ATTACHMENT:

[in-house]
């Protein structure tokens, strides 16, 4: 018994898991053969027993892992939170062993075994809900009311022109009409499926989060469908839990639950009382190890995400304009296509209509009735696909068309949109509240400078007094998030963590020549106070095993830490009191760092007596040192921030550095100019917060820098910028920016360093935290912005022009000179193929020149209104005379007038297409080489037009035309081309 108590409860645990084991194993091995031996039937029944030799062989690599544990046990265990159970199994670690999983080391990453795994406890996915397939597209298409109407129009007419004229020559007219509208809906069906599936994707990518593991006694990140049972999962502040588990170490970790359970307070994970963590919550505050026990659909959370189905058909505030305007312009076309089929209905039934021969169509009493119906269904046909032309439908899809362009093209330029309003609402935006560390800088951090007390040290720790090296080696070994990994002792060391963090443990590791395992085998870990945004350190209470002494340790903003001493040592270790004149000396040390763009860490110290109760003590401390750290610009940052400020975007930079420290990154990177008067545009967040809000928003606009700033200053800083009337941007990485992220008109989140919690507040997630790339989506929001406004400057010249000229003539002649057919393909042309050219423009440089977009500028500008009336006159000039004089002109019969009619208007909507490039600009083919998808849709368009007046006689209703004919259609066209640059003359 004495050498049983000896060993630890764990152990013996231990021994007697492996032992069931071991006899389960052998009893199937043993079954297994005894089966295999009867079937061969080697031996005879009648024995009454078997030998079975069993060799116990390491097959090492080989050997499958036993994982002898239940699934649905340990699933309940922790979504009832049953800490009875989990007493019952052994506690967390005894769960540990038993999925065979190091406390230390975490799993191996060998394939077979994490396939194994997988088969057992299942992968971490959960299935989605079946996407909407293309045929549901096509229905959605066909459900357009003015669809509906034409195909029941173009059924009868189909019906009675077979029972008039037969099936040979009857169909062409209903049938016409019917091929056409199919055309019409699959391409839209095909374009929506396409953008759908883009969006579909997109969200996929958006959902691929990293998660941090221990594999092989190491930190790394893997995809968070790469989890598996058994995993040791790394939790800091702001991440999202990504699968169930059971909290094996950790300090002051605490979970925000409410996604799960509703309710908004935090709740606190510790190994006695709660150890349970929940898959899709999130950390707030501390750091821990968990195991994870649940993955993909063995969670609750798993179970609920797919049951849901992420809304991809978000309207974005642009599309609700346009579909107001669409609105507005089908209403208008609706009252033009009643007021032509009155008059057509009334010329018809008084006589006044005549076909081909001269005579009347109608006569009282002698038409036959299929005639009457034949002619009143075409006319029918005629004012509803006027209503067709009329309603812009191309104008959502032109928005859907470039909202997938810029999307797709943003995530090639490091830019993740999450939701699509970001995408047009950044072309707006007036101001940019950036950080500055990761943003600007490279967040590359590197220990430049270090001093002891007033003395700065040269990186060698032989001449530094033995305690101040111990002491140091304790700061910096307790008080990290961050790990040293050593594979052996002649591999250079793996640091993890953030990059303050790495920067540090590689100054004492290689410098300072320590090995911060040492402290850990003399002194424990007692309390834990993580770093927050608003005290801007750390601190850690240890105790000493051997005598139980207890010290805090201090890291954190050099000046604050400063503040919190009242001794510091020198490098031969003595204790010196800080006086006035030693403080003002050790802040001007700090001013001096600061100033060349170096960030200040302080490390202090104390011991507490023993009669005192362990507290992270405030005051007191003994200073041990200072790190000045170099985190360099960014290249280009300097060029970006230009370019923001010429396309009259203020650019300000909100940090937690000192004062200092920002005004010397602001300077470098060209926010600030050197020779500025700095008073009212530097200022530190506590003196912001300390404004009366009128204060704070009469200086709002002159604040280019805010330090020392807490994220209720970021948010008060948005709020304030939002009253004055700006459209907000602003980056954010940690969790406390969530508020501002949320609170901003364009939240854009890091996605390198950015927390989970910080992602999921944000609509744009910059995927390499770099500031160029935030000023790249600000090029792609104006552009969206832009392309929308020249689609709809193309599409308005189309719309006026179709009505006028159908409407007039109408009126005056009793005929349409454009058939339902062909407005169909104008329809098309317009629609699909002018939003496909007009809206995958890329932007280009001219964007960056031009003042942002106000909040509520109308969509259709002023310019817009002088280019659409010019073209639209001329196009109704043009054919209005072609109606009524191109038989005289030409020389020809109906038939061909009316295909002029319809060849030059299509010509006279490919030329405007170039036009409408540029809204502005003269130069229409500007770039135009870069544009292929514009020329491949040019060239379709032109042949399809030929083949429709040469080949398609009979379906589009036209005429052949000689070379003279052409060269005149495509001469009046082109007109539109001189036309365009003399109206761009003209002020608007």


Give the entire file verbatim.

[in-house]
């Protein structure tokens, strides 16, 4: 018994898991053969027993892992939170062993075994809900009311022109009409499926989060469908839990639950009382190890995400304009296509209509009735696909068309949109509240400078007094998030963590020549106070095993830490009191760092007596040192921030550095100019917060820098910028920016360093935290912005022009000179193929020149209104005379007038297409080489037009035309081309 108590409860645990084991194993091995031996039937029944030799062989690599544990046990265990159970199994670690999983080391990453795994406890996915397939597209298409109407129009007419004229020559007219509208809906069906599936994707990518593991006694990140049972999962502040588990170490970790359970307070994970963590919550505050026990659909959370189905058909505030305007312009076309089929209905039934021969169509009493119906269904046909032309439908899809362009093209330029309003609402935006560390800088951090007390040290720790090296080696070994990994002792060391963090443990590791395992085998870990945004350190209470002494340790903003001493040592270790004149000396040390763009860490110290109760003590401390750290610009940052400020975007930079420290990154990177008067545009967040809000928003606009700033200053800083009337941007990485992220008109989140919690507040997630790339989506929001406004400057010249000229003539002649057919393909042309050219423009440089977009500028500008009336006159000039004089002109019969009619208007909507490039600009083919998808849709368009007046006689209703004919259609066209640059003359 004495050498049983000896060993630890764990152990013996231990021994007697492996032992069931071991006899389960052998009893199937043993079954297994005894089966295999009867079937061969080697031996005879009648024995009454078997030998079975069993060799116990390491097959090492080989050997499958036993994982002898239940699934649905340990699933309940922790979504009832049953800490009875989990007493019952052994506690967390005894769960540990038993999925065979190091406390230390975490799993191996060998394939077979994490396939194994997988088969057992299942992968971490959960299935989605079946996407909407293309045929549901096509229905959605066909459900357009003015669809509906034409195909029941173009059924009868189909019906009675077979029972008039037969099936040979009857169909062409209903049938016409019917091929056409199919055309019409699959391409839209095909374009929506396409953008759908883009969006579909997109969200996929958006959902691929990293998660941090221990594999092989190491930190790394893997995809968070790469989890598996058994995993040791790394939790800091702001991440999202990504699968169930059971909290094996950790300090002051605490979970925000409410996604799960509703309710908004935090709740606190510790190994006695709660150890349970929940898959899709999130950390707030501390750091821990968990195991994870649940993955993909063995969670609750798993179970609920797919049951849901992420809304991809978000309207974005642009599309609700346009579909107001669409609105507005089908209403208008609706009252033009009643007021032509009155008059057509009334010329018809008084006589006044005549076909081909001269005579009347109608006569009282002698038409036959299929005639009457034949002619009143075409006319029918005629004012509803006027209503067709009329309603812009191309104008959502032109928005859907470039909202997938810029999307797709943003995530090639490091830019993740999450939701699509970001995408047009950044072309707006007036101001940019950036950080500055990761943003600007490279967040590359590197220990430049270090001093002891007033003395700065040269990186060698032989001449530094033995305690101040111990002491140091304790700061910096307790008080990290961050790990040293050593594979052996002649591999250079793996640091993890953030990059303050790495920067540090590689100054004492290689410098300072320590090995911060040492402290850990003399002194424990007692309390834990993580770093927050608003005290801007750390601190850690240890105790000493051997005598139980207890010290805090201090890291954190050099000046604050400063503040919190009242001794510091020198490098031969003595204790010196800080006086006035030693403080003002050790802040001007700090001013001096600061100033060349170096960030200040302080490390202090104390011991507490023993009669005192362990507290992270405030005051007191003994200073041990200072790190000045170099985190360099960014290249280009300097060029970006230009370019923001010429396309009259203020650019300000909100940090937690000192004062200092920002005004010397602001300077470098060209926010600030050197020779500025700095008073009212530097200022530190506590003196912001300390404004009366009128204060704070009469200086709002002159604040280019805010330090020392807490994220209720970021948010008060948005709020304030939002009253004055700006459209907000602003980056954010940690969790406390969530508020501002949320609170901003364009939240854009890091996605390198950015927390989970910080992602999921944000609509744009910059995927390499770099500031160029935030000023790249600000090029792609104006552009969206832009392309929308020249689609709809193309599409308005189309719309006026179709009505006028159908409407007039109408009126005056009793005929349409454009058939339902062909407005169909104008329809098309317009629609699909002018939003496909007009809206995958890329932007280009001219964007960056031009003042942002106000909040509520109308969509259709002023310019817009002088280019659409010019073209639209001329196009109704043009054919209005072609109606009524191109038989005289030409020389020809109906038939061909009316295909002029319809060849030059299509010509006279490919030329405007170039036009409408540029809204502005003269130069229409500007770039135009870069544009292929514009020329491949040019060239379709032109042949399809030929083949429709040469080949398609009979379906589009036209005429052949000689070379003279052409060269005149495509001469009046082109007109539109001189036309365009003399109206761009003209002020608007």